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(Reuters) — Johnson & Johnson said Thursday it has agreed to retain all talc-related liabilities arising from litigation in the United States and Canada and will “indemnify” newly formed consumer health unit Kenvue for all costs.
The statement came after the Financial Times reported earlier in the day that Kenvue had been named in claims that its talcum powder can cause cancer.
Kenvue had been named in at least seven talc lawsuits filed since the start of April, according to the newspaper, which cited regulatory filings and people familiar with the matter.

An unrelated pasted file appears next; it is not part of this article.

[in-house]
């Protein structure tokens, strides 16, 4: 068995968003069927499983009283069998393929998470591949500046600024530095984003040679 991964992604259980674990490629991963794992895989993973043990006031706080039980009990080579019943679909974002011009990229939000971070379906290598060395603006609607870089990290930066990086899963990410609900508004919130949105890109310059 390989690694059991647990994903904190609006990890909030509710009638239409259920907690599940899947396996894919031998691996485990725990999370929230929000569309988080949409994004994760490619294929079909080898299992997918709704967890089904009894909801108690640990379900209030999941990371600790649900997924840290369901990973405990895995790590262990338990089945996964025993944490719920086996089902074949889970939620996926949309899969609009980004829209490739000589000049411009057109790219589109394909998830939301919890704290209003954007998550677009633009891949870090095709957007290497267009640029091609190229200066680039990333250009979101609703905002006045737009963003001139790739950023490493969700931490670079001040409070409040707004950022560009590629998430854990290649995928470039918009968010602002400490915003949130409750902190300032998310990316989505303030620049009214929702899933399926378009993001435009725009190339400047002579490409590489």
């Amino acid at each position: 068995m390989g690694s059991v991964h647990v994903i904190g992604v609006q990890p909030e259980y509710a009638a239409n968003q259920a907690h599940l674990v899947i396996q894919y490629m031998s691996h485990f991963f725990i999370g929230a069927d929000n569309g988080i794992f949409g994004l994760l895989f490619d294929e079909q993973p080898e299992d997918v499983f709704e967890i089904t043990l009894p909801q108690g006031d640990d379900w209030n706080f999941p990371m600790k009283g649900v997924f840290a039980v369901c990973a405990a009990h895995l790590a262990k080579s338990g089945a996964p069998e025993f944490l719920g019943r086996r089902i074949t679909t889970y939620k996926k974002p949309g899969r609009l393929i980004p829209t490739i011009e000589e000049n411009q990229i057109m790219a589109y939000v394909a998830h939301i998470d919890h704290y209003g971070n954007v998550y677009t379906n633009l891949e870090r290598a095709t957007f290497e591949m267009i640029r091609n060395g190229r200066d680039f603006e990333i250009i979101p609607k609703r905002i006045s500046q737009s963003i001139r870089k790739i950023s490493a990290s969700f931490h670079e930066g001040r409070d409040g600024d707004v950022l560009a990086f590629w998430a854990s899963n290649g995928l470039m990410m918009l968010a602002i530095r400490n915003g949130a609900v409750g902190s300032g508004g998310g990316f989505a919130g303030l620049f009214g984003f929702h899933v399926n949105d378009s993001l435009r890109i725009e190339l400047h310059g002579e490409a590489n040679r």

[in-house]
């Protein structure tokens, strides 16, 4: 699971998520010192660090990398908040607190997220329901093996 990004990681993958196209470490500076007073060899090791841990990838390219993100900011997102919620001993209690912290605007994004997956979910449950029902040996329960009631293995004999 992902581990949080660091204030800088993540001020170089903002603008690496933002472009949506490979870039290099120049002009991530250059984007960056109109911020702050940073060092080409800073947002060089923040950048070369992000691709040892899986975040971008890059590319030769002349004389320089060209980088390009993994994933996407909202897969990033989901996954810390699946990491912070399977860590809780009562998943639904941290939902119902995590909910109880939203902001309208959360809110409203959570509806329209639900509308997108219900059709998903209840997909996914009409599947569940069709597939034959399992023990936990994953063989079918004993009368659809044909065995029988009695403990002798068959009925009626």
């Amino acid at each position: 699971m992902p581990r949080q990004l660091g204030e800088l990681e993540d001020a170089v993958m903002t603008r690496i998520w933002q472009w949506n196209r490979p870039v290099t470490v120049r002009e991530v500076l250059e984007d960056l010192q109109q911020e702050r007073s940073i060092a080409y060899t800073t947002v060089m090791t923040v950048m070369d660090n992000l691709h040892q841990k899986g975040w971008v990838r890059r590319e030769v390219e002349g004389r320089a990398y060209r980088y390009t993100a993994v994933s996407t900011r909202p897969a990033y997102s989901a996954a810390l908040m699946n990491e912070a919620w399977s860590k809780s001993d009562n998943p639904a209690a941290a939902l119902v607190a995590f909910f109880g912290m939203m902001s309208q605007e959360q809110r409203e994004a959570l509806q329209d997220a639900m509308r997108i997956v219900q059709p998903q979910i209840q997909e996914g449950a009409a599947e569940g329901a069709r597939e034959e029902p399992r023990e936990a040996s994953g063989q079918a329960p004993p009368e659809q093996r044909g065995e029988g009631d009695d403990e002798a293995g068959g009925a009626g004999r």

“As unequivocally and unambiguously stated, Johnson & Johnson has agreed to retain all the talc-related liabilities —and indemnify Kenvue for any and all costs — arising from litigation in the United States and Canada. Any suggestion to the contrary is false and misleading,” Erik Haas, vice president of litigation, Johnson & Johnson, said in a statement.
The news comes as J&J seeks a valuation of up to $42.95 billion for Kenvue in its initial public offering.
Earlier this month, J&J agreed to pay $8.9 billion to settle tens of thousands of lawsuits alleging that talc in its iconic Baby Powder and other products caused cancer, dwarfing the company's original offer of $2 billion.
J&J has claimed that its talc products are safe and do not cause cancer.